Add art to the three R's
The legislation which creates the National Endowment for the Arts neatly sidesteps the great philosophical issue: What is art?Skip to next paragraph
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The law formally recognizes that ''no government can call a great artist into existence.'' While modest in its deference to divine prerogative, our statute goes on to assert a federal responsibility ''to help create and sustain not only a climate encouraging freedom of thought, imagination, and inquiry, but also the material conditions facilitating the release of this creative talent.''
How does one go about fulfilling this responsibility? What kind of a climate? What material conditions? Can one draw from factors or conditions which accompanied or influenced the flowering of other cultures now widely recognized for their lasting artistic contributions to civilization?
If one looks at Western periods of artistic efflorescence, it seems to me that one can discern at least some of the following elements:
1. A society which is, as Dan Boorstin would put it, ''on the verge'' between ''something and something else.''
2. An evolution of symbols to reflect the ''verge.''
3. A degree of prosperity.
4. Public and/or private patronage of art and artists - both through their support and their honor.
5. An educated audience.
6. A degree of political stability.
It is interesting to note the presence of many of these factors in Periclean Athens, the High Gothic period in France, the Italian Renaissance, Elizabethan England, late 19th-century France and Russia, and the post-World War I period in America.
At bottom, I suppose artistic creativity is unpredictable. How can we nurture the unpredictable? How can we assure the asking of questions even when the answers are not apparent? How can we balance tradition and innovation, community and individuality? How can we improve the connection between the arts, humanities and science, and the world? What is the role of the university, and what is the role of the federal government, in this?
Those who framed the endowment's legislation recognized that one of the great strengths of the American system of support for the arts is its plurality - with no one source dominating.
There is precedent for this mixed approach, as far back as Periclean Athens. There, authors wishing to have their plays produced applied to the archon or magistrate for a chorus. Selections of plays for the next year's festival were made about 11 months ahead. The state bore responsibility for the theater building, prizes, payments to actors and (possibly) dramatists. The archon appointed wealthy citizens (or choregoi) who underwrote the training and costuming of the chorus and probably paid the musicians. Because the choregus was a major financial supporter, he had a great influence. Most choregoi were generous since prizes for plays were awarded to them and the authors jointly. Leading citizens performed this function in rotation as a part of their civic and religious duty.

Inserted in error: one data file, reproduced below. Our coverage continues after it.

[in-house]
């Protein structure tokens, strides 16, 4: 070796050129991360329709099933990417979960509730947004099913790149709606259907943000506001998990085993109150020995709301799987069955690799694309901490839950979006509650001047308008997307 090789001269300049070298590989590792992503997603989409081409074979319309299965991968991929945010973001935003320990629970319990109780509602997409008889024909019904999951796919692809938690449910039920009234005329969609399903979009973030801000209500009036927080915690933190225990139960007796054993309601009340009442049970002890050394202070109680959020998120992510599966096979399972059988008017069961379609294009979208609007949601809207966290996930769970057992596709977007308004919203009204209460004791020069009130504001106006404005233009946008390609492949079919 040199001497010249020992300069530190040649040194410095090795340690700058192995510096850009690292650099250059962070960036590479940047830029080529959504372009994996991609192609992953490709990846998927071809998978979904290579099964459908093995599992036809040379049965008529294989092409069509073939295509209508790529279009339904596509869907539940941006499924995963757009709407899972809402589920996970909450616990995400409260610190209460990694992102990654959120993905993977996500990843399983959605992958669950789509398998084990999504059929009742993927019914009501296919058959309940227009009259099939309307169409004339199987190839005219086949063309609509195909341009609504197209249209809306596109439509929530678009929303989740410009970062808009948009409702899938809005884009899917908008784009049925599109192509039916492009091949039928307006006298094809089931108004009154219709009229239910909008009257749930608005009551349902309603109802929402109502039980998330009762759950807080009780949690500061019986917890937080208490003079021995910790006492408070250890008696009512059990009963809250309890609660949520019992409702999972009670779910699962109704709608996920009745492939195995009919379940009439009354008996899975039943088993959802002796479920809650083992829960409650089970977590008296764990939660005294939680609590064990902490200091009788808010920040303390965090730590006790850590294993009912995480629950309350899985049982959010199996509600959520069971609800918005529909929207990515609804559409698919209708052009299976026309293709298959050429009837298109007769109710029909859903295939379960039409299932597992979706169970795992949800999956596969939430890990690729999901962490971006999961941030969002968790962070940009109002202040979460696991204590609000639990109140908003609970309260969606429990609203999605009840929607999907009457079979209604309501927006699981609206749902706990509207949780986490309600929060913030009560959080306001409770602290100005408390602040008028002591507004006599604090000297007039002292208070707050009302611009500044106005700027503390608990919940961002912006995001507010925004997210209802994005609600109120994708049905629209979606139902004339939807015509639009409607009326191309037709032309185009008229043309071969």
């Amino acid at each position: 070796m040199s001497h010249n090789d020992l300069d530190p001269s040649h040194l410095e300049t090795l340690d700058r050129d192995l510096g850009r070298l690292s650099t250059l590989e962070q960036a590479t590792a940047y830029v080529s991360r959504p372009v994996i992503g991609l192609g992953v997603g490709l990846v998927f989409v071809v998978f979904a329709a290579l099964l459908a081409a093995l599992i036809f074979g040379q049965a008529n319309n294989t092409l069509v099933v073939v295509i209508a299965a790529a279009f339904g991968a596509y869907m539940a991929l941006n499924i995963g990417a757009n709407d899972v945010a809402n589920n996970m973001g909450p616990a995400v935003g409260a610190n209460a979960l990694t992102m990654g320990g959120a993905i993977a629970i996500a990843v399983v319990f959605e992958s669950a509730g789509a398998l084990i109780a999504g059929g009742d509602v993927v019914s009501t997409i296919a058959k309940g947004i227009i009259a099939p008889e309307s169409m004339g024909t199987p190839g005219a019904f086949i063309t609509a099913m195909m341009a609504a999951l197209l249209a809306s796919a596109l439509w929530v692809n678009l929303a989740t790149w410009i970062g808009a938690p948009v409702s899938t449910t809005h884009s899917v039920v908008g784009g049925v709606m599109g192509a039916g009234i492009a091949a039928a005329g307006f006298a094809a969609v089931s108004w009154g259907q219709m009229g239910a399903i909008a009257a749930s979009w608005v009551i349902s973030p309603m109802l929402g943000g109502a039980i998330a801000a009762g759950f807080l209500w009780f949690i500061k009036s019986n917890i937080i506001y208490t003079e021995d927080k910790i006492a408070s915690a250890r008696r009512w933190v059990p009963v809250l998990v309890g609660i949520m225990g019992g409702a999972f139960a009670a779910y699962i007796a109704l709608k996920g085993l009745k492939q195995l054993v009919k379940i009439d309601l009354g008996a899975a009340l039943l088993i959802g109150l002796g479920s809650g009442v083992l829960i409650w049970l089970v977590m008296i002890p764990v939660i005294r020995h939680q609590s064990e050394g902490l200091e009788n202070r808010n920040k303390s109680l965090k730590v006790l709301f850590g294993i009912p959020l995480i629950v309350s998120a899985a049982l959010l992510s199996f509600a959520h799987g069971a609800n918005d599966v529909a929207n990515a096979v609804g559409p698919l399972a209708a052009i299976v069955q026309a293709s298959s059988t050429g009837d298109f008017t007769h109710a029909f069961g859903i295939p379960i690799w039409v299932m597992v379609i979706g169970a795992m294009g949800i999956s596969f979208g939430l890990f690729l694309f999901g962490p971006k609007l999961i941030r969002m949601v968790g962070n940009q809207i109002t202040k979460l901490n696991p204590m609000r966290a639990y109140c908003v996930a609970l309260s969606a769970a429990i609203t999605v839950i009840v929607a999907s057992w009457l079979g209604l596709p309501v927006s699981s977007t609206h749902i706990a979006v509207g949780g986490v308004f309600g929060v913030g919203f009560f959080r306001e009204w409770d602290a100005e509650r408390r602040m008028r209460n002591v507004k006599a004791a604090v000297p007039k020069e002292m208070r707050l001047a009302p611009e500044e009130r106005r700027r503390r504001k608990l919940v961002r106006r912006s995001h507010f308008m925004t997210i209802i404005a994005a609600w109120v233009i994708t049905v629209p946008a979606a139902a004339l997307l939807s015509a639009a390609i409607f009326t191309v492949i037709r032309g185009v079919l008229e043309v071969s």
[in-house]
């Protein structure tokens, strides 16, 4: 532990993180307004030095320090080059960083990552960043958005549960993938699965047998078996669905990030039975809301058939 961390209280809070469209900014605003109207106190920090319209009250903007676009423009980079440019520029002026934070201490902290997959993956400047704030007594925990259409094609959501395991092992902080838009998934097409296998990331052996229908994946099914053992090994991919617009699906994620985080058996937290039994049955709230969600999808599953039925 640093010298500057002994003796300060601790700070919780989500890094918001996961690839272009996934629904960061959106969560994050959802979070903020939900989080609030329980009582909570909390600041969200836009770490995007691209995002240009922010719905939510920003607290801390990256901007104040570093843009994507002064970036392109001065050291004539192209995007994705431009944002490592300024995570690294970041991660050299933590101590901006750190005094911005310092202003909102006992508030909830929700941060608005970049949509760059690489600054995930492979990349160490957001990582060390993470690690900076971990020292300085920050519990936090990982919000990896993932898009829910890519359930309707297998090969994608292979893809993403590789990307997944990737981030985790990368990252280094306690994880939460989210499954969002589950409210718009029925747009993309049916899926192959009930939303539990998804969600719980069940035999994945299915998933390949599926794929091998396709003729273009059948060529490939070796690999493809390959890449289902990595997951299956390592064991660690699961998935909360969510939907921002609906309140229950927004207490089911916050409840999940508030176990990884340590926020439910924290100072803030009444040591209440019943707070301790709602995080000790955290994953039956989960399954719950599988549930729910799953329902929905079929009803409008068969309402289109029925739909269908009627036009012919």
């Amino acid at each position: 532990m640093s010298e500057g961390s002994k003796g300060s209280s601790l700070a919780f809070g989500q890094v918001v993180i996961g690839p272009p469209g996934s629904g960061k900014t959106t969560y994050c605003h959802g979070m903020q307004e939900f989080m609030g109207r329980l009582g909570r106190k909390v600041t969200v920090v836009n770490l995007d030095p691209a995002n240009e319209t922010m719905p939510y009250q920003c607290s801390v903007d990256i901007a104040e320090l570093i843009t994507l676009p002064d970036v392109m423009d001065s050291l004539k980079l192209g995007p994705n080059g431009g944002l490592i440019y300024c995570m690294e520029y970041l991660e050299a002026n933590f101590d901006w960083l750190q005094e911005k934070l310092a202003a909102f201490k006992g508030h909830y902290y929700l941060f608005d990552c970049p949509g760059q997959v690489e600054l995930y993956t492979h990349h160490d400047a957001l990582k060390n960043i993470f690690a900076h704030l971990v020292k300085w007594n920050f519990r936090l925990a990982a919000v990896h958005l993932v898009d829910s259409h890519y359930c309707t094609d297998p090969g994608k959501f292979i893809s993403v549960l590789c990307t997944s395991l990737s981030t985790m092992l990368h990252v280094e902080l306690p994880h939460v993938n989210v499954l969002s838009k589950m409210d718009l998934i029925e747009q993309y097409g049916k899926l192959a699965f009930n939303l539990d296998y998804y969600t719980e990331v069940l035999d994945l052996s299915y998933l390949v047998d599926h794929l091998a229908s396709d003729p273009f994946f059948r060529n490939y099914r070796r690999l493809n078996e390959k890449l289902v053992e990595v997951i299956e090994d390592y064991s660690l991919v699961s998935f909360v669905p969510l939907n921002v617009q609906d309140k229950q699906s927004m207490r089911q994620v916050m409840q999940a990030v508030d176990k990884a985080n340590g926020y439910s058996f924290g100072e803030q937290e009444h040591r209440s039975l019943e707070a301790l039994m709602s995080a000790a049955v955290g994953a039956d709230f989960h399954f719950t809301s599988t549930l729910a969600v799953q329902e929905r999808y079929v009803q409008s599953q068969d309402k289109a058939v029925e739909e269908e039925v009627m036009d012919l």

The role of patronage in fostering the development of the arts can hardly be overestimated. One must only recall the sponsorship (by a succession of private patrons) of theater companies in Shakespeare's time or the role of court and aristocratic support in the development of instrumental forms and styles during the 17th and 18th centuries. As we know, the character of patronage (and, indeed , of the audience and its education) changed drastically in the 19th century. With the rise of a middle class able to pay for performances and wishing to educate a broader public came the development of concert halls, theaters, opera houses, and museums. The often humiliating dependence of artists on royal patrons was diminished.
At the same time, the artist no longer ''taken care of'' by church or princes became increasingly isolated. The Romantic cult of genius had something to do with that - but the reality more often was that the artist was more and more put in the position of someone who had to sell something to a general audience, not just a single patron or elite.
The development of a general audience has the benefit of allowing art to reach more people. At the same time, appreciation of quality art depends more upon the level of education of that audience. This accounts for the perhaps not astonishing priority accorded to arts education in the three seminars on the arts we have recently conducted at the Endowment - in design, music and in connection with state and local arts agencies. Maximum artistic enrichment of the society depends on making art a part of everyone's life - not just entertainment, an elective at school - but one of the basics (like reading, writing and arithmetic).